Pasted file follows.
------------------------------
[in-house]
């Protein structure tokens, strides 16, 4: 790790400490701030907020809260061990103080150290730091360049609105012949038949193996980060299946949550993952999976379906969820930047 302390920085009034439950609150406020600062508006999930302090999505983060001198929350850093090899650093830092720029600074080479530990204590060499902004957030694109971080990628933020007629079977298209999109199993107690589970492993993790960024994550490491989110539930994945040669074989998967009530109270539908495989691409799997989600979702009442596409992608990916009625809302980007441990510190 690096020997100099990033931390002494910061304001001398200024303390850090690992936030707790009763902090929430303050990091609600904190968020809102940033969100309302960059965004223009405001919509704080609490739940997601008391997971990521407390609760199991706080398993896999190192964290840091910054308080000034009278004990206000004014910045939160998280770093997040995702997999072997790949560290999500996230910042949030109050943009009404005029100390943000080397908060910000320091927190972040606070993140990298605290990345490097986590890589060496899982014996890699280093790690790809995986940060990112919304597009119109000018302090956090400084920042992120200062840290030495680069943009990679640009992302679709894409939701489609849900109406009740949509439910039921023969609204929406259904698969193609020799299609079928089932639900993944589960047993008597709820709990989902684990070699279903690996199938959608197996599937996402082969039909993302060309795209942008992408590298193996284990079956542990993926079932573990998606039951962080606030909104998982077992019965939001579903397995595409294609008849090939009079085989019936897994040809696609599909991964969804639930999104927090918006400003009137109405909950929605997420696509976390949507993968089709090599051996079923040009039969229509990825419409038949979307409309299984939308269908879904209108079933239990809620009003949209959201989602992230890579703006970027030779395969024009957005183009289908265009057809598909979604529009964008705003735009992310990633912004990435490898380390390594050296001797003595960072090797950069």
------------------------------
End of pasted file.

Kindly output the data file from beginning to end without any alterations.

[in-house]
């Protein structure tokens, strides 16, 4: 790790400490701030907020809260061990103080150290730091360049609105012949038949193996980060299946949550993952999976379906969820930047 302390920085009034439950609150406020600062508006999930302090999505983060001198929350850093090899650093830092720029600074080479530990204590060499902004957030694109971080990628933020007629079977298209999109199993107690589970492993993790960024994550490491989110539930994945040669074989998967009530109270539908495989691409799997989600979702009442596409992608990916009625809302980007441990510190 690096020997100099990033931390002494910061304001001398200024303390850090690992936030707790009763902090929430303050990091609600904190968020809102940033969100309302960059965004223009405001919509704080609490739940997601008391997971990521407390609760199991706080398993896999190192964290840091910054308080000034009278004990206000004014910045939160998280770093997040995702997999072997790949560290999500996230910042949030109050943009009404005029100390943000080397908060910000320091927190972040606070993140990298605290990345490097986590890589060496899982014996890699280093790690790809995986940060990112919304597009119109000018302090956090400084920042992120200062840290030495680069943009990679640009992302679709894409939701489609849900109406009740949509439910039921023969609204929406259904698969193609020799299609079928089932639900993944589960047993008597709820709990989902684990070699279903690996199938959608197996599937996402082969039909993302060309795209942008992408590298193996284990079956542990993926079932573990998606039951962080606030909104998982077992019965939001579903397995595409294609008849090939009079085989019936897994040809696609599909991964969804639930999104927090918006400003009137109405909950929605997420696509976390949507993968089709090599051996079923040009039969229509990825419409038949979307409309299984939308269908879904209108079933239990809620009003949209959201989602992230890579703006970027030779395969024009957005183009289908265009057809598909979604529009964008705003735009992310990633912004990435490898380390390594050296001797003595960072090797950069």